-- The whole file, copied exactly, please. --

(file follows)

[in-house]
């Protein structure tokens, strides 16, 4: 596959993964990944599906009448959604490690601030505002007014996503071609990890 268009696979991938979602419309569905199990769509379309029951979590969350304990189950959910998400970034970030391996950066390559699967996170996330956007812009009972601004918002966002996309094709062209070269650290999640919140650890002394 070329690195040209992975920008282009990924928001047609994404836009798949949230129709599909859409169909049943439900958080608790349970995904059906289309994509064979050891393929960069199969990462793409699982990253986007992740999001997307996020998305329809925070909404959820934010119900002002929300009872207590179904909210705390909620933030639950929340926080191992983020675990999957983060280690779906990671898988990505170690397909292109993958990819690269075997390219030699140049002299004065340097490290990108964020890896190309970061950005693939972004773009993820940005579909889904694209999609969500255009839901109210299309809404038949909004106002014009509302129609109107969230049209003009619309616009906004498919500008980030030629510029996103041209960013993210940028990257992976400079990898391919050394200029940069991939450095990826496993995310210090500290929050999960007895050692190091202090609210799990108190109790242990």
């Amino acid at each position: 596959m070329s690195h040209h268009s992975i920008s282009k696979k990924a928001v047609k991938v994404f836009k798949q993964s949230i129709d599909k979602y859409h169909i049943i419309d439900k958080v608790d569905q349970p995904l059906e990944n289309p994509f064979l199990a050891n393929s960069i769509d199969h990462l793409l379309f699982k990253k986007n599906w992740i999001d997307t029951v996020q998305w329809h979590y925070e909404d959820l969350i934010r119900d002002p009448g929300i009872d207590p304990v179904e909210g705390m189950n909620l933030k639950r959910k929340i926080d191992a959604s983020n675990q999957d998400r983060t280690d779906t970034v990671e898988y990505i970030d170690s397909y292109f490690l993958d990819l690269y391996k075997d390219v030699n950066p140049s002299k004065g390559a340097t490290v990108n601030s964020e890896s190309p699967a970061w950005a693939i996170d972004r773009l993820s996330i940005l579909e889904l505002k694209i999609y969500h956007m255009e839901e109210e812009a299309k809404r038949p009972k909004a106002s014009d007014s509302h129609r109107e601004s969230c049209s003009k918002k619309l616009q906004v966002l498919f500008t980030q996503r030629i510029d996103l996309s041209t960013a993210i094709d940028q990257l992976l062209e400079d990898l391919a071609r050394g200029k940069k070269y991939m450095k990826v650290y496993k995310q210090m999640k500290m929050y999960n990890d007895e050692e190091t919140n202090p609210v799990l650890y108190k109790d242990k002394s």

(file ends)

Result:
[in-house]
């Protein structure tokens, strides 16, 4: 596959993964990944599906009448959604490690601030505002007014996503071609990890 268009696979991938979602419309569905199990769509379309029951979590969350304990189950959910998400970034970030391996950066390559699967996170996330956007812009009972601004918002966002996309094709062209070269650290999640919140650890002394 070329690195040209992975920008282009990924928001047609994404836009798949949230129709599909859409169909049943439900958080608790349970995904059906289309994509064979050891393929960069199969990462793409699982990253986007992740999001997307996020998305329809925070909404959820934010119900002002929300009872207590179904909210705390909620933030639950929340926080191992983020675990999957983060280690779906990671898988990505170690397909292109993958990819690269075997390219030699140049002299004065340097490290990108964020890896190309970061950005693939972004773009993820940005579909889904694209999609969500255009839901109210299309809404038949909004106002014009509302129609109107969230049209003009619309616009906004498919500008980030030629510029996103041209960013993210940028990257992976400079990898391919050394200029940069991939450095990826496993995310210090500290929050999960007895050692190091202090609210799990108190109790242990």
């Amino acid at each position: 596959m070329s690195h040209h268009s992975i920008s282009k696979k990924a928001v047609k991938v994404f836009k798949q993964s949230i129709d599909k979602y859409h169909i049943i419309d439900k958080v608790d569905q349970p995904l059906e990944n289309p994509f064979l199990a050891n393929s960069i769509d199969h990462l793409l379309f699982k990253k986007n599906w992740i999001d997307t029951v996020q998305w329809h979590y925070e909404d959820l969350i934010r119900d002002p009448g929300i009872d207590p304990v179904e909210g705390m189950n909620l933030k639950r959910k929340i926080d191992a959604s983020n675990q999957d998400r983060t280690d779906t970034v990671e898988y990505i970030d170690s397909y292109f490690l993958d990819l690269y391996k075997d390219v030699n950066p140049s002299k004065g390559a340097t490290v990108n601030s964020e890896s190309p699967a970061w950005a693939i996170d972004r773009l993820s996330i940005l579909e889904l505002k694209i999609y969500h956007m255009e839901e109210e812009a299309k809404r038949p009972k909004a106002s014009d007014s509302h129609r109107e601004s969230c049209s003009k918002k619309l616009q906004v966002l498919f500008t980030q996503r030629i510029d996103l996309s041209t960013a993210i094709d940028q990257l992976l062209e400079d990898l391919a071609r050394g200029k940069k070269y991939m450095k990826v650290y496993k995310q210090m999640k500290m929050y999960n990890d007895e050692e190091t919140n202090p609210v799990l650890y108190k109790d242990k002394s």